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1. Universal Waste Batteries
This includes discarded primary (non-rechargeable) and secondary (rechargeable) batteries that contain elements such as cadmium, lead, or mercury, which would render them RCRA-hazardous. Examples are nickel-cadium (Ni-Cad), sealed lead-acid, or mercury-oxide batteries. Lead-acid batteries (such as automotive batteries) that are generated, transported, or collected to be reclaimed, or regenerated, but not reclaimed where stored, under provisions of 40 CFR 266, Subpart G, "Spent Lead-Acid Batteries Being Reclaimed," do not need to be managed as universal waste. However, waste lead-acid batteries not managed, or eligible for management, under 40 CFR 266, Subpart G, are subject to the Universal Waste Rule requirements. Lead-acid batteries that are stored at facilities that reclaim them are subject to RCRA regulation as specified in 40 CFR 266.80.
Many commonly generated waste batteries, such as dry cell zinc-carbon and alkaline ("long life") batteries, typically do not contain appreciable amounts of the hazardous elements of concern, and hence would not be required to be managed as universal waste. However, they may be managed along with universal waste batteries, and this is encouraged in the interest of diverting them from less desirable disposal destinies such as incineration or disposal in solid waste landfills.
2. Universal Waste Pesticides
Several classes of discarded pesticides that would otherwise be regulated as characteristic or listed hazardous waste may be eligible for management under the Universal Waste Rule: Stocks of unused suspended or cancelled pesticides that are subject to a voluntary or mandatory recall under the section 19(b) of the Federal Insecticide, Fungicide, and Rodenticide Act (FIFRA), or a voluntary recall by a registrant of a pesticide that is not in compliance with FIFRA;
Stocks of other unused pesticide products that are collected and managed as part of a waste pesticide collection program.
Pesticides not subject to the prescribed recalls may have to be managed as hazardous waste when discarded. Farmers managing and disposing such pesticides in accordance with the hazardous waste exclusion in 40 CFR 262.70, and complying with prescribed disposal instructions, are not subject to the Universal Waste Rule. Recall or unused pesticides are not considered waste until a decision to discard them has been made. However, they remain subject to the requirements of FIFRA. Questions concerning the requirements or applicability of FIFRA to pesticide management should be directed to the Office of the Indiana State Chemist located at Purdue University, phone AC 765/494-1492.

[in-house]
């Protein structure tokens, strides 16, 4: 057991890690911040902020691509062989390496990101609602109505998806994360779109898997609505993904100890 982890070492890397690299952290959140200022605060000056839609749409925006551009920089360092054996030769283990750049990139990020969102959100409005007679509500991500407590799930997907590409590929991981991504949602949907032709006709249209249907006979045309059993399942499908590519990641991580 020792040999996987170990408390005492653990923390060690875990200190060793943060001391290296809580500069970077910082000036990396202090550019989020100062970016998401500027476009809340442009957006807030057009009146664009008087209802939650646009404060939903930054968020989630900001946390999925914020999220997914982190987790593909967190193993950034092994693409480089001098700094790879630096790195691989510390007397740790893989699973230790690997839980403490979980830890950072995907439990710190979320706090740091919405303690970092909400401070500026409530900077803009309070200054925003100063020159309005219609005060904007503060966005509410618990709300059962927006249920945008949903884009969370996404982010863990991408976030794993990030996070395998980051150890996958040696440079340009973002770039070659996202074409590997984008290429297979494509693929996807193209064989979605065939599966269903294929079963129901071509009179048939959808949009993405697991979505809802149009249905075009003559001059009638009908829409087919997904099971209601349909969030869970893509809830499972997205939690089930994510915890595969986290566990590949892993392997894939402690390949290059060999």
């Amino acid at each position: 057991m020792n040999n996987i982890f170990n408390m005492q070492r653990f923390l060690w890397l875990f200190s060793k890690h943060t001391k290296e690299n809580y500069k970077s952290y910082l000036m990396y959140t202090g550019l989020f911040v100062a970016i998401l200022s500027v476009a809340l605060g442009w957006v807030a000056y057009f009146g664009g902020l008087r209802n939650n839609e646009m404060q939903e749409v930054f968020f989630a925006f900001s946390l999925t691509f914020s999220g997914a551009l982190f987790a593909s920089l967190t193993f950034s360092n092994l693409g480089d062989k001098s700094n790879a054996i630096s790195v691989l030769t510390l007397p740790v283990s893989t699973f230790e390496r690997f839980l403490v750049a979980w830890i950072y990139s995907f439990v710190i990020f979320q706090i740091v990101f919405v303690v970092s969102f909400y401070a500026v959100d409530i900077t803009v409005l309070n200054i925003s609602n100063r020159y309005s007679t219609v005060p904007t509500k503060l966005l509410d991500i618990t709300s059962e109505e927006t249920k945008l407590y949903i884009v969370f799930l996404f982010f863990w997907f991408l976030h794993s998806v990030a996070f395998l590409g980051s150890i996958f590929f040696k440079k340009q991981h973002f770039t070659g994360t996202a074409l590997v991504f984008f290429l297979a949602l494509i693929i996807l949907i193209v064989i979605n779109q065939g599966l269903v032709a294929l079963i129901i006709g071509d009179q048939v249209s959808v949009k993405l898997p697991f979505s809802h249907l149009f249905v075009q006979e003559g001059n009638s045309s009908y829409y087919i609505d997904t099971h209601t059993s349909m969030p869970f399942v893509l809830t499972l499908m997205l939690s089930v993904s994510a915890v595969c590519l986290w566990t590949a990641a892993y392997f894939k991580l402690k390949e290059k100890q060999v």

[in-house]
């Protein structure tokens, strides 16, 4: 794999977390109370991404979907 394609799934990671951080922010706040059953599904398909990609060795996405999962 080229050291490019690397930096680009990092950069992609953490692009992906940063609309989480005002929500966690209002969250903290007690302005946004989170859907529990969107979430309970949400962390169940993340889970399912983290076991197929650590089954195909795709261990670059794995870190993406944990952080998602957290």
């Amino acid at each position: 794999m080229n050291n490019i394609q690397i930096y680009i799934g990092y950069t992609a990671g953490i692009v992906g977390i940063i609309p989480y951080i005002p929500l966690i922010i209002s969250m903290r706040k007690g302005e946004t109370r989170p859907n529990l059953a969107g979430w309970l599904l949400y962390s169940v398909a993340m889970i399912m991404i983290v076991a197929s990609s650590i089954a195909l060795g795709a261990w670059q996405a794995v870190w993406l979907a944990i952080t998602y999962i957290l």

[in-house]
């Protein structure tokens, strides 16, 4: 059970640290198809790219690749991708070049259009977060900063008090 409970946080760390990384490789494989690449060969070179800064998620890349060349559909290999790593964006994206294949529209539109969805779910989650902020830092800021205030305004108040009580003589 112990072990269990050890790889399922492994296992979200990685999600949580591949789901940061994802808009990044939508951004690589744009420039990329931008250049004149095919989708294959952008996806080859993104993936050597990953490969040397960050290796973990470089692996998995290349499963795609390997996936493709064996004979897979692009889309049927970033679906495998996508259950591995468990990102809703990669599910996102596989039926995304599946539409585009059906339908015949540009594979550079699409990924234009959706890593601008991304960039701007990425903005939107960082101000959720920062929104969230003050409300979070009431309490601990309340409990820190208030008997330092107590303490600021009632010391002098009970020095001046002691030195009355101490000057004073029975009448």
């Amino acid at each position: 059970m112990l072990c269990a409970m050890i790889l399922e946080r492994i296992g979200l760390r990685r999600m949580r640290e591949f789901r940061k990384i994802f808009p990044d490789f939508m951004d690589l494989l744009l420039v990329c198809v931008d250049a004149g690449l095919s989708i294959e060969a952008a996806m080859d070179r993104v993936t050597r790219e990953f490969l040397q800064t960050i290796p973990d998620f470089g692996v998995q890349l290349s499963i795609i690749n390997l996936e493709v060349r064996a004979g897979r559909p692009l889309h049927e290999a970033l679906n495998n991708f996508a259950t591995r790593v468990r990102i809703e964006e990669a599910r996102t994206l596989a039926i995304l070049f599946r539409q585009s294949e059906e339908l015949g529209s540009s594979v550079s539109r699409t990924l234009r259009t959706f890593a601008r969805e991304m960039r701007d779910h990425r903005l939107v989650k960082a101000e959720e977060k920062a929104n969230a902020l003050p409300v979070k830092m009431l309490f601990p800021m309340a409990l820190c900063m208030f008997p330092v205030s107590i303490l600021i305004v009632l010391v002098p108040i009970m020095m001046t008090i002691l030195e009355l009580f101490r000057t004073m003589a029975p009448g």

3. Universal Waste Mercury Thermostats
This category of universal waste is restricted to thermostats that contain mercury, or the mercury-containing ampoules removed from such thermostats. It does not include other mercury-containing items such as thermometers, switches, gauges, relays, etc. The Rule allows for the management of this waste either as intact thermostats, or as removed mercury-containing ampoules when specified measures to prevent environment release of mercury are followed.
4. Universal Waste Mercury-containing Lamps
This category has been added to those listed in the Federal Rule 40 CFR 273 by Indiana rule 329 IAC 3.1 - 16. Fluorescent light bulbs are the most common item in this category of universal waste, which includes any type of discarded electric lamp which contains mercury. This category does not include associated light fixture components such as ballasts. Mercury-containing lamps become subject to this rule if they are hazardous waste under 40 CFR 261, and when they are permanently removed from a fixture or determined to be discarded.
Any materials resulting from release, or clean up of spills or breakage, of any universal waste is not itself universal waste. It must be determined whether or not such materials are a hazardous waste as identified in 40 CFR 261, and the material must then be managed and disposed in accordance with applicable hazardous or solid waste regulations.
Conditionally Exempt Small Quantity Generator
The Hazardous Materials Facility manages Conditionally Exempt Small Quantity Generators' (CESQG) Wastes and Universal Wastes . A business must qualify as a CESQG to participate in the District's program. A CESQG can be a large industrial manufacturer or a small shop. CESQG status is achieved by producing less than 100 kgs. (220 lbs.) of hazardous waste per month, including a maximum of 1 kg. acutely hazardous waste. If a business generates more than this amount, it is required by law to use a licensed hazardous waste hauler to manifest and transport its waste.
Transporting and Labeling Waste
Caution should be taken when transporting hazardous material to the Facility. If possible, use the original product container, or label the container if the contents are different than listed. Do not mix materials! All containers should have secure lids and be packed upright in a leak proof box. Material Safety Data Sheets or any other information about the material (e.g. how it is used) should be provided.
Business and all non-household entities (churches, schools, government agencies, and non-profit groups) need to make an appointment to drop off materials.